I’m angry this morning. When I read the Roanoke Times, I found that Bob McDonnell’s cockamamie idea of grading public schools A to F, with its purpose of opening up state education to for-profit “managers” of “failing” schools has found its way to Roanoke and maligned a fine school.
Westside Elementary School is the largest in the city, with more than 700 students. About 87 percent of students qualify for free or reduced-price lunches. The student body represents 19 foreign countries and has a 33 percent mobility rate (students moving in and out of the school). With that population, one would expect relatively poor academic results. However, in the past three years, Westside has seen its passing English test scores rise from 71 percent to 83 percent. Math passing scores went from 81 percent to 90 percent. The school has an active and involved PTA, an award-winning debate team and a competitive student dance group. So, what caused that D grade?
Westside is being punished because it received a School Improvement Grant, part of the reason for the achievement gains. That grant automatically triggered the D grade. For some ungodly reason, if a school seeks funding to help it increase educational success for its disadvantaged students, that is being taken as proof that it is below average. What nonsense!
“Maybe he [Gov. McDonnell] doesn’t really know about Westside because I think Westside is a great school,” 11-year-old Treazure Taylor said when RT editor Christina Nuckols visited.
“If the governor actually came here as a student, his mind may change,” said 10-year-old Cameron Peters.
Out of the mouths of babes…Bureaucrats in Richmond thinking up ways to pad Bob McDonnell’s resume for his next run for office know absolutely nothing about school improvement. Nor do the for-profit corporate types lusting after a chance to break into the newly-created Virginia market for managing “failing” schools. And, Westside is not the only school in Roanoke given a unfair D for seeking help for its students.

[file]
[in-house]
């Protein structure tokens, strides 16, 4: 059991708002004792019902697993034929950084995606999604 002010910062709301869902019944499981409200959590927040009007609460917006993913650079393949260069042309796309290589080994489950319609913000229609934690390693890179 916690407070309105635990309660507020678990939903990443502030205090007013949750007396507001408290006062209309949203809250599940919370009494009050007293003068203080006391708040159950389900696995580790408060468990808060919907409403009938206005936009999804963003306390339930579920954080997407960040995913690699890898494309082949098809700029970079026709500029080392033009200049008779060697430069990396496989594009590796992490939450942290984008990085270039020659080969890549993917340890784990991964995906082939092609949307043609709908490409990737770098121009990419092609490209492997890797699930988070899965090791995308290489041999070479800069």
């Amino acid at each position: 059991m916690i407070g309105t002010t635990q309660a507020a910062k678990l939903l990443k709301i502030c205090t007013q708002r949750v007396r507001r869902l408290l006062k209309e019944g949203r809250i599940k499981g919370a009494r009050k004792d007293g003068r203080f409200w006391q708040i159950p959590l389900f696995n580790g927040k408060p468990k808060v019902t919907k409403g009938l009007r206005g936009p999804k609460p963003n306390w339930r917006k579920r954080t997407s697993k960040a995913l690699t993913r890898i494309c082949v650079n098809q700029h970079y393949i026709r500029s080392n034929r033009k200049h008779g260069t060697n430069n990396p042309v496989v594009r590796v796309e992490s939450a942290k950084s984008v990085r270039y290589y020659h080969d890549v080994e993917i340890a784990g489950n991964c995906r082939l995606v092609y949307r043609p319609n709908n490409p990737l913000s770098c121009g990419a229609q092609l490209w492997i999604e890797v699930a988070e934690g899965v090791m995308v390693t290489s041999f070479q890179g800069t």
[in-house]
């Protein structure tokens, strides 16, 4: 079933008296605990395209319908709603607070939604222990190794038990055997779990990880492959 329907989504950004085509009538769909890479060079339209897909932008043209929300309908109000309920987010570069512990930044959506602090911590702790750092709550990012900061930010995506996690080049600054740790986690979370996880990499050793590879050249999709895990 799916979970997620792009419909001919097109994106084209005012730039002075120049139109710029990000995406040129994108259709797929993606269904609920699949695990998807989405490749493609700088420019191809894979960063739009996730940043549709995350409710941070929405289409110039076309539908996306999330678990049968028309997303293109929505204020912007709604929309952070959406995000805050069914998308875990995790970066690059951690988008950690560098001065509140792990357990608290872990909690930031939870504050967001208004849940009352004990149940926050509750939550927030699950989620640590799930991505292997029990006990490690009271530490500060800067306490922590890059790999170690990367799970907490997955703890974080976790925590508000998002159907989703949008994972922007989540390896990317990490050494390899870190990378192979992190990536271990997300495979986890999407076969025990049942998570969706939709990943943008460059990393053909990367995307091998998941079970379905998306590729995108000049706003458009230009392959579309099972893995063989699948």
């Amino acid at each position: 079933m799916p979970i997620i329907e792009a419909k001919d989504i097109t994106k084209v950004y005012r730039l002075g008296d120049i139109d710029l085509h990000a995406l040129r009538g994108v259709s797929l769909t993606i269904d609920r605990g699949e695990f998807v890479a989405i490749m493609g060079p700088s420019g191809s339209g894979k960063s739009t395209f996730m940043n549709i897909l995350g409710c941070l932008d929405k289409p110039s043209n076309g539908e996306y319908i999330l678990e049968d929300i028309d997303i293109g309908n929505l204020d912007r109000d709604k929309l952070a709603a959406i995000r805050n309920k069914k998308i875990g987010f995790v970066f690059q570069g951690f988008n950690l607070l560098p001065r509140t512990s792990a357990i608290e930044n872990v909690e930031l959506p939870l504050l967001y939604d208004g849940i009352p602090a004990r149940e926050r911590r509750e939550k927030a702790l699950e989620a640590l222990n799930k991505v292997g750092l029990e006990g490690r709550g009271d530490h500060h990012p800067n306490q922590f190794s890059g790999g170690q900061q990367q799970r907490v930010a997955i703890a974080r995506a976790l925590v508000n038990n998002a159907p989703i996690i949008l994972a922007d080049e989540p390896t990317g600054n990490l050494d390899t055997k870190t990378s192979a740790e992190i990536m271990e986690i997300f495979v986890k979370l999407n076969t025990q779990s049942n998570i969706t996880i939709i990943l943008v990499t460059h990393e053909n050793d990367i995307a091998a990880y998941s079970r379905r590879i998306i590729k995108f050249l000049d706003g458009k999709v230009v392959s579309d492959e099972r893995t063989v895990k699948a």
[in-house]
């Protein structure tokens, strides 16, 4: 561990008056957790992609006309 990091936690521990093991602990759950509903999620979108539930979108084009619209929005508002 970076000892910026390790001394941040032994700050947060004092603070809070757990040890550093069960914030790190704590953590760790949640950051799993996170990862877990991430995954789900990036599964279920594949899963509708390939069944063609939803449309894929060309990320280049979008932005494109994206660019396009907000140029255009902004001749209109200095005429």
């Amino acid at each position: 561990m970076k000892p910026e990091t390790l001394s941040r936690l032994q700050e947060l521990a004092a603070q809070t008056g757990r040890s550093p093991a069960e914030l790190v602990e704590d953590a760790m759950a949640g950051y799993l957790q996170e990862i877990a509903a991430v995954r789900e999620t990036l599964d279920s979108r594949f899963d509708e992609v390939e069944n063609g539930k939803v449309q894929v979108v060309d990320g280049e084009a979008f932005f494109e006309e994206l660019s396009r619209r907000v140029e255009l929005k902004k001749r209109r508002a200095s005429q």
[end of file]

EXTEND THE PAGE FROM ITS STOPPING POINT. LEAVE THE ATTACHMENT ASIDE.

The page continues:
Lincoln Terrace Elementary School in Roanoke was also given a D. That grade also wasn’t for poor academic achievement on the part of the students. It was given because Lincoln Terrace, which also has a high percentage of economically disadvantaged students, receives funding from programs meant to help raise school achievement.
As Kay McGrath, a member of the Lincoln Terrace faculty, said in a letter to the Roanoke Times, “What kind of message does that [D grade] send to a school division serving economically disadvantaged students? You are neglectful if you don’t take the funding, but you are penalized if you do.”
It appears that the deck is being stacked against some public schools in the Commonwealth. By assigning a low grade because the schools have taken advantage of funding to help them raise their achievement, the state enlarges the pool of schools available for state take-over.
The law that just passed the General Assembly needs to be amended by the governor to end this obvious wrong. I don’t expect that to happen, certainly not when McDonnell takes his cues for public education from the likes of Bobby Jindal and Jeb Bush, who has ties to for-profit education companies. The fix is in.